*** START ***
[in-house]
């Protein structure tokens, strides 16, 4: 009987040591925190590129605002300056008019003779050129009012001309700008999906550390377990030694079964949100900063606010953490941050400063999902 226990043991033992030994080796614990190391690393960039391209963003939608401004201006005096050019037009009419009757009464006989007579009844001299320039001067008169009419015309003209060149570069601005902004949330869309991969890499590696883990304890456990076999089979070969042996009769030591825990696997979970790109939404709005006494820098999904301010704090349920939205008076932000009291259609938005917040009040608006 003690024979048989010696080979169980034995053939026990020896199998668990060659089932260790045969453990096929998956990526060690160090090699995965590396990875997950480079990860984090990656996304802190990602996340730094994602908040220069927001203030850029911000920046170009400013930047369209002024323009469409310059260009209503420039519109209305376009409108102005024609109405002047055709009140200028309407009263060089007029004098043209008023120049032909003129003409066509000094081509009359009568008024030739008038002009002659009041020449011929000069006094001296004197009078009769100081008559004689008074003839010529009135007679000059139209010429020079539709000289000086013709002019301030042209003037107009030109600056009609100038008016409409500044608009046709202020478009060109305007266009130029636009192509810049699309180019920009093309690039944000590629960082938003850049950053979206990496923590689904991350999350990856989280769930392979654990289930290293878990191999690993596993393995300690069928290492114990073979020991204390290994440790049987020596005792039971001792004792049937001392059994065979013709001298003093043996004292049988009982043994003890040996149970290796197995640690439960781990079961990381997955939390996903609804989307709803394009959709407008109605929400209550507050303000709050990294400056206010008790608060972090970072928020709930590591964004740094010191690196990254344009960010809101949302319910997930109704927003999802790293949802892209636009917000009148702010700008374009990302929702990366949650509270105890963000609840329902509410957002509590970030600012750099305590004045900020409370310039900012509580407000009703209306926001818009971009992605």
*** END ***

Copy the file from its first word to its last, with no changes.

[in-house]
């Protein structure tokens, strides 16, 4: 009987040591925190590129605002300056008019003779050129009012001309700008999906550390377990030694079964949100900063606010953490941050400063999902 226990043991033992030994080796614990190391690393960039391209963003939608401004201006005096050019037009009419009757009464006989007579009844001299320039001067008169009419015309003209060149570069601005902004949330869309991969890499590696883990304890456990076999089979070969042996009769030591825990696997979970790109939404709005006494820098999904301010704090349920939205008076932000009291259609938005917040009040608006 003690024979048989010696080979169980034995053939026990020896199998668990060659089932260790045969453990096929998956990526060690160090090699995965590396990875997950480079990860984090990656996304802190990602996340730094994602908040220069927001203030850029911000920046170009400013930047369209002024323009469409310059260009209503420039519109209305376009409108102005024609109405002047055709009140200028309407009263060089007029004098043209008023120049032909003129003409066509000094081509009359009568008024030739008038002009002659009041020449011929000069006094001296004197009078009769100081008559004689008074003839010529009135007679000059139209010429020079539709000289000086013709002019301030042209003037107009030109600056009609100038008016409409500044608009046709202020478009060109305007266009130029636009192509810049699309180019920009093309690039944000590629960082938003850049950053979206990496923590689904991350999350990856989280769930392979654990289930290293878990191999690993596993393995300690069928290492114990073979020991204390290994440790049987020596005792039971001792004792049937001392059994065979013709001298003093043996004292049988009982043994003890040996149970290796197995640690439960781990079961990381997955939390996903609804989307709803394009959709407008109605929400209550507050303000709050990294400056206010008790608060972090970072928020709930590591964004740094010191690196990254344009960010809101949302319910997930109704927003999802790293949802892209636009917000009148702010700008374009990302929702990366949650509270105890963000609840329902509410957002509590970030600012750099305590004045900020409370310039900012509580407000009703209306926001818009971009992605």